I am very definitely NOT an expert on anti-trust legislation!
What I learn from Wikipedia is this:
United States antitrust law is the body of laws that prohibits anti-competitive behavior (monopoly) and unfair business practices. Antitrust laws are designed to encourage competition in the marketplace. These competition laws make illegal certain practices deemed to hurt businesses or consumers or both, or generally to violate standards of ethical behavior.The original intent of anti-trust legislation was to "encourage competition in the marketplace".
Given the underpinnings of the current mess - with so many financial institutions deemed "too big to fail" - perhaps it's time to revisit anti-trust laws with an eye more towards practices "deemed to hurt" consumers. Among these I would today count practices that encourage entities to become "too big to fail".
I note that Citi is divesting itself of large chunks of its business - making itself smaller.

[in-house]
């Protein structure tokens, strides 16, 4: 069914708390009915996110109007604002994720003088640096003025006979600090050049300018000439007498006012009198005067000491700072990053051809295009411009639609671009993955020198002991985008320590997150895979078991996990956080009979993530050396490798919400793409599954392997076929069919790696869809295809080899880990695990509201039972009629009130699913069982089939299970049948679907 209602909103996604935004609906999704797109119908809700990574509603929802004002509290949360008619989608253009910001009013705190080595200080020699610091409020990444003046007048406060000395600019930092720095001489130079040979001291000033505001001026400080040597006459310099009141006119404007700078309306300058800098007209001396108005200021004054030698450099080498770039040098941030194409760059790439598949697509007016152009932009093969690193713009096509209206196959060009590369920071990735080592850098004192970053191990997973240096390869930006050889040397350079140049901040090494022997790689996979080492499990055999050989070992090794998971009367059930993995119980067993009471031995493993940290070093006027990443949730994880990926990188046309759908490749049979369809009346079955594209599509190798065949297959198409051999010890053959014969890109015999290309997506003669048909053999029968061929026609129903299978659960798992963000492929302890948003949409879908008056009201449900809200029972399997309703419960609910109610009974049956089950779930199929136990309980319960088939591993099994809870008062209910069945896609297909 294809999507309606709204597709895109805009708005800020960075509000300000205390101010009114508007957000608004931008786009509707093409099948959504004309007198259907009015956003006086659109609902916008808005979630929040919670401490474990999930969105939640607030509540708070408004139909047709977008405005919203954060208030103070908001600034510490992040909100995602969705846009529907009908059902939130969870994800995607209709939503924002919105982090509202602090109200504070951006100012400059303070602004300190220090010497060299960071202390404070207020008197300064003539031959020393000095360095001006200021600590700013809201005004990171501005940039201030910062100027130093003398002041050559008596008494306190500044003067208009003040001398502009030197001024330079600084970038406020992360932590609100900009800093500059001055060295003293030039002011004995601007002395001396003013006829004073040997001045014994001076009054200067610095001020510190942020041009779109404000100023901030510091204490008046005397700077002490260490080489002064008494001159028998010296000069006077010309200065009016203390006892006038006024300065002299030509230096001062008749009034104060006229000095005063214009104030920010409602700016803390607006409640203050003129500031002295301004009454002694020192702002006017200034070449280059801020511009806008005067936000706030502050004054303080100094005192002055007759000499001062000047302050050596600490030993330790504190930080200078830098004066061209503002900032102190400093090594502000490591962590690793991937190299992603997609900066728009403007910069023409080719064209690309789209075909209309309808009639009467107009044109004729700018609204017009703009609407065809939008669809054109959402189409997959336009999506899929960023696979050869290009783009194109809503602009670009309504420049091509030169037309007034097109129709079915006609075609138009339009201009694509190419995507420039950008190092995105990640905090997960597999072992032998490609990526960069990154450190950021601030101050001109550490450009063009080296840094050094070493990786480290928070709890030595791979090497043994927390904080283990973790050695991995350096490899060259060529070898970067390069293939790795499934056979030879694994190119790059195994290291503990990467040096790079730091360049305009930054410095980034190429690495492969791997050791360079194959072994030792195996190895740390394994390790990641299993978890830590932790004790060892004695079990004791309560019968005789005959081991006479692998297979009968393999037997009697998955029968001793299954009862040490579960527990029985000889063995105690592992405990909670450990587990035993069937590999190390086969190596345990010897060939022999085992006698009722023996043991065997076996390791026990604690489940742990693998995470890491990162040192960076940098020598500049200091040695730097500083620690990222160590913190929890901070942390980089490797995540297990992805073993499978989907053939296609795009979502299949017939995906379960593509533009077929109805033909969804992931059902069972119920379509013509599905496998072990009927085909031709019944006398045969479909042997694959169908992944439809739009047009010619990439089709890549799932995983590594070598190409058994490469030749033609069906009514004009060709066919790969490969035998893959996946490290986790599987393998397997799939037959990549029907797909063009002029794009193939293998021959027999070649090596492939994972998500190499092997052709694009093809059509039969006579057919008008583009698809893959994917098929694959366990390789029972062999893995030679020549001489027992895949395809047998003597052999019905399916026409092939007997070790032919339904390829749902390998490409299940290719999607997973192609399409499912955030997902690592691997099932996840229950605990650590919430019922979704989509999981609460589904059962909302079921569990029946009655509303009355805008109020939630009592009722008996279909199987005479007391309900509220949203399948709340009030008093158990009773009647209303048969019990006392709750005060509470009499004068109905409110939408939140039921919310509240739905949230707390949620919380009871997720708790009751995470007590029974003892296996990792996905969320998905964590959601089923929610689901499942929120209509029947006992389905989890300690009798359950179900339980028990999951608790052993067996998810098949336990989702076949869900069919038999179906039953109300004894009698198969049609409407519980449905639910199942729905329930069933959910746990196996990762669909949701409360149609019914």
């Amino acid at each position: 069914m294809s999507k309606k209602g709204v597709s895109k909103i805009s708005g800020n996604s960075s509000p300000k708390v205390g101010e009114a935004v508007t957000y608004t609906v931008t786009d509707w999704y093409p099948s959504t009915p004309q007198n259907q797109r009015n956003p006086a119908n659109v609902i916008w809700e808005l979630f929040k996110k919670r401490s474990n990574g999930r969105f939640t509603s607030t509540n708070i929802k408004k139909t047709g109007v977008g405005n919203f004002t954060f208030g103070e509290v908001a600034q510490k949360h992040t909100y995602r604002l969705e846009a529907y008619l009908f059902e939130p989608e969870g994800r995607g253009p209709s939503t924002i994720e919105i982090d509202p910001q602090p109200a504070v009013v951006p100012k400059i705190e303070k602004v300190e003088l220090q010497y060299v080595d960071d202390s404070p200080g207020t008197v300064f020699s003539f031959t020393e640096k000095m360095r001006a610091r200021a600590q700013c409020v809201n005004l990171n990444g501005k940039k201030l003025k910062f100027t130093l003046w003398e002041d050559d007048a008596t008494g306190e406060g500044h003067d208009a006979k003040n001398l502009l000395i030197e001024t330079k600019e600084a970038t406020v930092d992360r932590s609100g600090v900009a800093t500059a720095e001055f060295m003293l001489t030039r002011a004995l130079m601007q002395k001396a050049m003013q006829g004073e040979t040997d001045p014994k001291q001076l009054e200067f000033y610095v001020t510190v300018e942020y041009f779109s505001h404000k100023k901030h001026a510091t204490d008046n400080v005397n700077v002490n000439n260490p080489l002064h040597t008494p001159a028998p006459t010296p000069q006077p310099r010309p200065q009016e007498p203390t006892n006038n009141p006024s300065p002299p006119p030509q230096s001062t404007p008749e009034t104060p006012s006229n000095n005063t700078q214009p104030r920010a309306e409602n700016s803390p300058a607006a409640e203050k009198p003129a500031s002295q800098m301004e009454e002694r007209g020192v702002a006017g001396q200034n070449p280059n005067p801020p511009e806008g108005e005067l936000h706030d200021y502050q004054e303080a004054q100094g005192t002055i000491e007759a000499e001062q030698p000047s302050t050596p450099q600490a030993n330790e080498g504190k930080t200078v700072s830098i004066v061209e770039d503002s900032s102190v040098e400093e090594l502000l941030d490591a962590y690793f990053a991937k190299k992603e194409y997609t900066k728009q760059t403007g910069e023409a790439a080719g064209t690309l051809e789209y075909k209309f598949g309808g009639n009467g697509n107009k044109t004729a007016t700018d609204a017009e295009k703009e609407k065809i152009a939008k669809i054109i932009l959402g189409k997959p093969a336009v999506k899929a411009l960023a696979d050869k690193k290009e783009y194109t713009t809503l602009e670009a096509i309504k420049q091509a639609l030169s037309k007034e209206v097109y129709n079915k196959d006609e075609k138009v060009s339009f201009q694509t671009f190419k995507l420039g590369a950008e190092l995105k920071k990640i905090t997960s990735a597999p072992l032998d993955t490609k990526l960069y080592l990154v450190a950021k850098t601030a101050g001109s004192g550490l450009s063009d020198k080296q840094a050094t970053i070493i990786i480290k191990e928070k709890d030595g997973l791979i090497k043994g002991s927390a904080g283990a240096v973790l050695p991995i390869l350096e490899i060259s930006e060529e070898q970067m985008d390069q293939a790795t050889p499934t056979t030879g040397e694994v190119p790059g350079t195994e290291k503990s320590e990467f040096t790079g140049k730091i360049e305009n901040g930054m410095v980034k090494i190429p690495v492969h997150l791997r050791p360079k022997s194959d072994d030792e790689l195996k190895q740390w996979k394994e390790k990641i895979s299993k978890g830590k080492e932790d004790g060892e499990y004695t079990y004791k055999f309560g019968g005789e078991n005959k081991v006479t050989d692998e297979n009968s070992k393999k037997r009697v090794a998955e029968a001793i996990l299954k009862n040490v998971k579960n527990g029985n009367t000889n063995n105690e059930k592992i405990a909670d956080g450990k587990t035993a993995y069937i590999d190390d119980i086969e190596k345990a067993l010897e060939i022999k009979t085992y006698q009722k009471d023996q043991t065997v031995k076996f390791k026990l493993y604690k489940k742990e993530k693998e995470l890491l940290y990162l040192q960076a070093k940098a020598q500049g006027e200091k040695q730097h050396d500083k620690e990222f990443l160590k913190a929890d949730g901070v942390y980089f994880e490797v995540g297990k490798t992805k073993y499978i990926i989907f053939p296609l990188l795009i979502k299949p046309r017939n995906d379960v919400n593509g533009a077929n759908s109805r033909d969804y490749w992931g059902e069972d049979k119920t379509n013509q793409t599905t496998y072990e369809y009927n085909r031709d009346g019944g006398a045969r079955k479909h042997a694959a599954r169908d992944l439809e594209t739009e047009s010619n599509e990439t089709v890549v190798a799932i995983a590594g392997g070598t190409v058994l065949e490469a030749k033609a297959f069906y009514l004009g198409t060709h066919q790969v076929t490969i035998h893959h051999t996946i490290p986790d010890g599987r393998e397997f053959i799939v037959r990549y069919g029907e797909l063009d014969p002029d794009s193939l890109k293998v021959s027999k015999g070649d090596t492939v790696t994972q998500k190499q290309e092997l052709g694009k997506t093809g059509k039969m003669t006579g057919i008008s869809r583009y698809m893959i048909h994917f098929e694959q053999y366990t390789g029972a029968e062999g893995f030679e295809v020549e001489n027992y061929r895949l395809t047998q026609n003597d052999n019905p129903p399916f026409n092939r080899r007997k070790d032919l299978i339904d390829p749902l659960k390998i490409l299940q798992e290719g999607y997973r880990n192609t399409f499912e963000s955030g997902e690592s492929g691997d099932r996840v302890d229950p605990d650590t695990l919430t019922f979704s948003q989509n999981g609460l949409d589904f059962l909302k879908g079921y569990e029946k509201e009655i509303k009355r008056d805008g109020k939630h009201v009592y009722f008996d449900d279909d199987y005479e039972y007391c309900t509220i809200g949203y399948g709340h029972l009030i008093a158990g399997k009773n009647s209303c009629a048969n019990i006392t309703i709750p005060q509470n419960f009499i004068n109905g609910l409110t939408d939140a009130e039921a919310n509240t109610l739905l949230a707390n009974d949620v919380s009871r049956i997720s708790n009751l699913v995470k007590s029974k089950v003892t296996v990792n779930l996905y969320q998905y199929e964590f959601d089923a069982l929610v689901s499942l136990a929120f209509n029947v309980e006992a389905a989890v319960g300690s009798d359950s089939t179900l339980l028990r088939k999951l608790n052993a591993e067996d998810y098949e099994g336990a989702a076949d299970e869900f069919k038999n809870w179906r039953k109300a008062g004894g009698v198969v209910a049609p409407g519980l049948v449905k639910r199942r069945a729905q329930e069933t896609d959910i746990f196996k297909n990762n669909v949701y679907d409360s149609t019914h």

Now we learn than AIG may be headed in the same direction.
Perhaps if they'd not become so big in the first place, we'd now be spared the $750Bn bailouts.
I'm guessing that the original intent of the various mergers & acquisitions that created these super-entities was marketplace efficiency, and from a pure "efficiency" standpoint it's likely to be difficult to argue against such mergers and acquisitions.
BUT - when the resulting entities become such large players that their individual failures threaten our entire economic system, something is out of whack. (See, e.g., Lehmann Bros.)
Could rational legislation be crafted that would prohibit any corporate entity becoming "too big to fail" without seriously impairing market efficiency?
I don't know... but it seems worth considering.